Hong Kong in the summer of 2019 really is a thorny problem for Beijing. All things considered, it looks like there is no “win” for Beijing, only a “not lose.”

                              A “Perfect Storm”

A perfect storm of conditions is coming together to make an almost impossible situation in which the Chinese government cannot get a positive outcome. The Hong Kong government has been tasked with dealing with the massive demonstrations opposing the now-defunct extradition bill. The kidnapping of anti-Beijing booksellers in the not-so-distant past gave demonstrators just the ammunition they needed for their protest, as it proved to them that the true purpose of the bill was not to extradite criminals to face justice, but to smother dissent in Hong Kong.

This has been a near impossible situation to deal with for the government of the SAR considering that university students are on holiday and out in full force, and that the world is watching via international media. While there were accusations of excessive force, the demonstrators did enter and vandalize the Legislative Council Building despite police presence.

As of mid-July 2019, protests continue. The second round of protests have been against mainland traders who buy up huge amounts of goods in Hong Kong for resale on the mainland which drives up inflation in Hong Kong. Police and protesters scuffled at a shopping mall and injuries were reported.

Demands from the protesters, in addition to the permanent scrapping of the extradition bill, now include an investigation into police brutality and the resignation of Chief Executive Carrie Lam.

                                   The Use of Minimal Force

At present, it appears that Bejing’s decision is to continue to let the Hong Kong government handle the situation. The use of excessive force by the SAR or the Beijing government would damage the “soft power” that the PRC has been developing for decades culminating in the “Belt and Road” initiative.

The specter of the CCP’s handling of the 1989 Tian An Men Square incident also hangs over the Chinese government. Moreover, those “on the fence” in Taiwan regarding re-unification might be pushed to the pro-independence side if they were to see the PRC clamp down.

And the “no win” situation is just not for the government of the PRC.The protesters who are acting in such a way to preserve the freedom of Hong Kong under the One Country-Two Systems arrangement might just be putting an end to it. 

                               Beijing’s Red Line

China’s long-term strategy is not yet clear. In the short term, the strategy is not to use excessive force. However there is a point where protest becomes anarchy. If anarchy were to ensue, then the PLA would be called in to maintain order. Once order had been restored, those “freedoms” that the protesters were fighting so hard to preserve might be lost forever.

No one knows where the red line is with the powers in Beijing and we are not privy to the thinking of the CCP. But be sure, there is a red line. When the passions of the protesters are aroused, it is unlikely that long-term thinking will prevail, and it is highly likely that anarchy will ensue. When anarchy does ensue, the CCP and PLA will act, and act decisively.

The above outcomes are not good for Hong Kong, and ultimately not good for China. But history has a way of being history, and in Hong Kong and other places around the world we can see history unfold from the comfort of our own homes on big-screen TVs.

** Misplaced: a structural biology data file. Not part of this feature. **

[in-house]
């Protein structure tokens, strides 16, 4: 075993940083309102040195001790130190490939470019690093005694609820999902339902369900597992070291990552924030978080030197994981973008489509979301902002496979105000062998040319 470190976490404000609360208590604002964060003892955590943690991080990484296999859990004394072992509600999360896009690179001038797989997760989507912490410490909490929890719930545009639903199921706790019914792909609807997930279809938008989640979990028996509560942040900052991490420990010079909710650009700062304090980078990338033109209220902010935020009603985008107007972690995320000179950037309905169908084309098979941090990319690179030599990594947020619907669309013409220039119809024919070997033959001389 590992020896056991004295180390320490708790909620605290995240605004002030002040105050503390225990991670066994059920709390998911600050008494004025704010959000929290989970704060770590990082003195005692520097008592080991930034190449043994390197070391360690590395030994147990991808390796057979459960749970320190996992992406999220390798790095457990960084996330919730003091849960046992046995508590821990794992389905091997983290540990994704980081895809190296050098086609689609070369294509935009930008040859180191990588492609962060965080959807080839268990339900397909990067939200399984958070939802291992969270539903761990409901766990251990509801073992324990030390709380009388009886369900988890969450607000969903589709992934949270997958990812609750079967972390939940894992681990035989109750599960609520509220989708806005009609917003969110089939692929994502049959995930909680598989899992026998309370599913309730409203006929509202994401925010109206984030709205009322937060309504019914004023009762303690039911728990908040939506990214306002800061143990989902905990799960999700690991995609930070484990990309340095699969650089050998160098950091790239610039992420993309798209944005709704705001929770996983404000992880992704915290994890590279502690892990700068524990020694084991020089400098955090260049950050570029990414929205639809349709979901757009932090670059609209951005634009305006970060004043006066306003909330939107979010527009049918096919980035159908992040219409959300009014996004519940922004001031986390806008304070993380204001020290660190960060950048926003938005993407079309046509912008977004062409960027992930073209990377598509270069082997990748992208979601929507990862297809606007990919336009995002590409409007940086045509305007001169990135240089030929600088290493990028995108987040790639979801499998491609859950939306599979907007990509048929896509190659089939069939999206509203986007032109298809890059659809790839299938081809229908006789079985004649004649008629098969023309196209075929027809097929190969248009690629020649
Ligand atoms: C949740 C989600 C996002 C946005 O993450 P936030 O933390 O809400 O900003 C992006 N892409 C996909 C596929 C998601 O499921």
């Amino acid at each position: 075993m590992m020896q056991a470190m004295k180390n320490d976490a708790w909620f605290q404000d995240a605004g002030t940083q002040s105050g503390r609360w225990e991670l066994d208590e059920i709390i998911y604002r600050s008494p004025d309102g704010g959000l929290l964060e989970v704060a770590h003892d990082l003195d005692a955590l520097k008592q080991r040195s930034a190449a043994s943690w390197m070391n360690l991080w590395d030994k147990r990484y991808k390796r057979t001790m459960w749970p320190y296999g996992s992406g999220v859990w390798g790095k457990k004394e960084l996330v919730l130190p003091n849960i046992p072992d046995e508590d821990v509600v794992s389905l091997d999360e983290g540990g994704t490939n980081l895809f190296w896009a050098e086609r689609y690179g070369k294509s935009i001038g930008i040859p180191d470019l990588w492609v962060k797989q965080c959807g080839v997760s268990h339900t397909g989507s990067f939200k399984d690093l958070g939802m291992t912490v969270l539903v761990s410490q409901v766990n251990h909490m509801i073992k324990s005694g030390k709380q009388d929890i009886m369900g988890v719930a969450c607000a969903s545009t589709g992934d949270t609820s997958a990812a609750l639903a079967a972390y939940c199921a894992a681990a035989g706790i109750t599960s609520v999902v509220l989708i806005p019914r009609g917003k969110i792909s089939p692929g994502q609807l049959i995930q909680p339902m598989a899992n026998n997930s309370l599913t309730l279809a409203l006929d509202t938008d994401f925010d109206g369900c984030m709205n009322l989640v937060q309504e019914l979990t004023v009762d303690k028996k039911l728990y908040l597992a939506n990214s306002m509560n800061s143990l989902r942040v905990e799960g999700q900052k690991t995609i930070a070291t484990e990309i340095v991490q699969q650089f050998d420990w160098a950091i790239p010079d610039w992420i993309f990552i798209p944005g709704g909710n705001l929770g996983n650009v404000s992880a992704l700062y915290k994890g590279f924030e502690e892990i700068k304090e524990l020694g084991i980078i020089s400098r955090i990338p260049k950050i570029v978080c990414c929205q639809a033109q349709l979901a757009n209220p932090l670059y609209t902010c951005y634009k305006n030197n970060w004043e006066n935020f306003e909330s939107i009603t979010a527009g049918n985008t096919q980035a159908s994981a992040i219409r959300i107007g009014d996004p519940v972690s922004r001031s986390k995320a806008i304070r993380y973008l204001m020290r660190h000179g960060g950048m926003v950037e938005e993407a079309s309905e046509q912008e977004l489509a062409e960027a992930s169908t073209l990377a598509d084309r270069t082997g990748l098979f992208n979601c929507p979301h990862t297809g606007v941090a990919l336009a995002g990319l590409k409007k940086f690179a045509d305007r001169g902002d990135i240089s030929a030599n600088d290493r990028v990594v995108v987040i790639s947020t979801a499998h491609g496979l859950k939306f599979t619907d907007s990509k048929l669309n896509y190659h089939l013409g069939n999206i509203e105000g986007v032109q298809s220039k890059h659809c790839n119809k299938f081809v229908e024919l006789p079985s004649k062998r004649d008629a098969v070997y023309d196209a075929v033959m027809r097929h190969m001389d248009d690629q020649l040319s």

What do you think about this matter? Please let us know.

photo: Etan Liam via flickr

 

Asian Waters—The Astounding Pearl River Delta

Shunde, Foshan, Guangdong PRC (Photo: topwalls)

                              by David Parmer

Southern China’s Pearl River is 2400 kilometers long, making it the country’s third longest waterway. A glance at the map shows not one river, but rather a river system that becomes the Pearl River. The Liuxi,  Xi (West) Bei (North) and Dong ( East) Rivers join at Guangzhou and flow into the Pearl River Delta (PRD) and the South China Sea.

Just 30 years ago the PRD would have been impressive, and yes historic as China’s gateway to the West. But now,…now the PRD is the Pearl River Delta Economic Zone, and what was once green farmland with blue skies is now an urban megacity. Since 1980 there has been an astounding and amazing transformation that is far from over. Guangdong province has a population estimated at 83,000,000 and an area of 177,600 square kilometers; the area of the Pearl River Delta is estimated to be 55,000 square kilometers.

The Pearl River Delta is composed of 9 cities +2. They are:

  • Shenzhen
  • Dongguan
  • Huizhou
  • Zhuhai
  • Zongshan
  • Jiangmen
  • Guangzhou
  • Foshan
  • Zaoqing
  • Macau +Hong Kong

600px-Pearl_River_Delta_Area

Pearl River Delta (via wikimedia)

The area has been called the “world’s workshop” for good reason. Simply put, if you use some manufactured product today, whatever it  is, there is a good chance it has been produced in the PRD area. Clothing, electronics, watches, clocks garments, textiles and 60% of the world’s toys – all come from the PRD. And the industries mentioned above form industrial clusters where similar products are made with great efficiency. Couple all this with complete land, water and air transportation and excellent ports and you have today’s PRD.

China’s central government has big plans for this area. Big plans. By 2030 the area will be one big city of 40 million, any part of which can be reached by high speed train in one hour. ( Of note, the government is also planning a mega city in the North, combining Beijing, Tianjin and Hebei. This area will contain the dynamic Bohai Sea economic zone as well). Mass urbanization is clearly the future of China. The land-tilling peasant of past centuries will be but a memory. Within the megacities citizens will be free to move and not be restricted to the city, town or village where they are registered.

Pearl River Night

Pearl River at Guangzhou ( R.Morbach via flickr) 

The Pearl River moves from west to east, gathers and flows into the South China Sea and forms its own amazing delta, and is witness to the ongoing creation of the greatest urban area ever created in China, or on the Earth for that matter.